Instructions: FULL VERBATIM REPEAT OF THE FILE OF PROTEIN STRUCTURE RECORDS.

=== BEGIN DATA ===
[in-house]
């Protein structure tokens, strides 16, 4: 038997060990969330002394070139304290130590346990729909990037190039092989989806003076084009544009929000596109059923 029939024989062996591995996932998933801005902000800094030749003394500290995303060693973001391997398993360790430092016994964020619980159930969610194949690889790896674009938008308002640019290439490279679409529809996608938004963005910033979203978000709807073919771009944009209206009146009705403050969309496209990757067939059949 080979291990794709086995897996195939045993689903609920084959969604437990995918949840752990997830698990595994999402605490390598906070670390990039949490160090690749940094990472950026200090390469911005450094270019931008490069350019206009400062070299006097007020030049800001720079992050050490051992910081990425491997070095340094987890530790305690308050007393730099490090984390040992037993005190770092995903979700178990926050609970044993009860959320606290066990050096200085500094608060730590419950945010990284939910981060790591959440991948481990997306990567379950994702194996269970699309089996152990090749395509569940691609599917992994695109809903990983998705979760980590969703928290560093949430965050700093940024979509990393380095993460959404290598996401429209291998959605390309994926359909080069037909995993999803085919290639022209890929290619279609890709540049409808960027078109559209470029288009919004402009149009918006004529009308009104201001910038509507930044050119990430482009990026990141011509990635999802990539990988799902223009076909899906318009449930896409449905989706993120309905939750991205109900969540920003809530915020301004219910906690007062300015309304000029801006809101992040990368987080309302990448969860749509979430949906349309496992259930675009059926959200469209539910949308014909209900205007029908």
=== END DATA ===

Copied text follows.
[in-house]
């Protein structure tokens, strides 16, 4: 038997060990969330002394070139304290130590346990729909990037190039092989989806003076084009544009929000596109059923 029939024989062996591995996932998933801005902000800094030749003394500290995303060693973001391997398993360790430092016994964020619980159930969610194949690889790896674009938008308002640019290439490279679409529809996608938004963005910033979203978000709807073919771009944009209206009146009705403050969309496209990757067939059949 080979291990794709086995897996195939045993689903609920084959969604437990995918949840752990997830698990595994999402605490390598906070670390990039949490160090690749940094990472950026200090390469911005450094270019931008490069350019206009400062070299006097007020030049800001720079992050050490051992910081990425491997070095340094987890530790305690308050007393730099490090984390040992037993005190770092995903979700178990926050609970044993009860959320606290066990050096200085500094608060730590419950945010990284939910981060790591959440991948481990997306990567379950994702194996269970699309089996152990090749395509569940691609599917992994695109809903990983998705979760980590969703928290560093949430965050700093940024979509990393380095993460959404290598996401429209291998959605390309994926359909080069037909995993999803085919290639022209890929290619279609890709540049409808960027078109559209470029288009919004402009149009918006004529009308009104201001910038509507930044050119990430482009990026990141011509990635999802990539990988799902223009076909899906318009449930896409449905989706993120309905939750991205109900969540920003809530915020301004219910906690007062300015309304000029801006809101992040990368987080309302990448969860749509979430949906349309496992259930675009059926959200469209539910949308014909209900205007029908």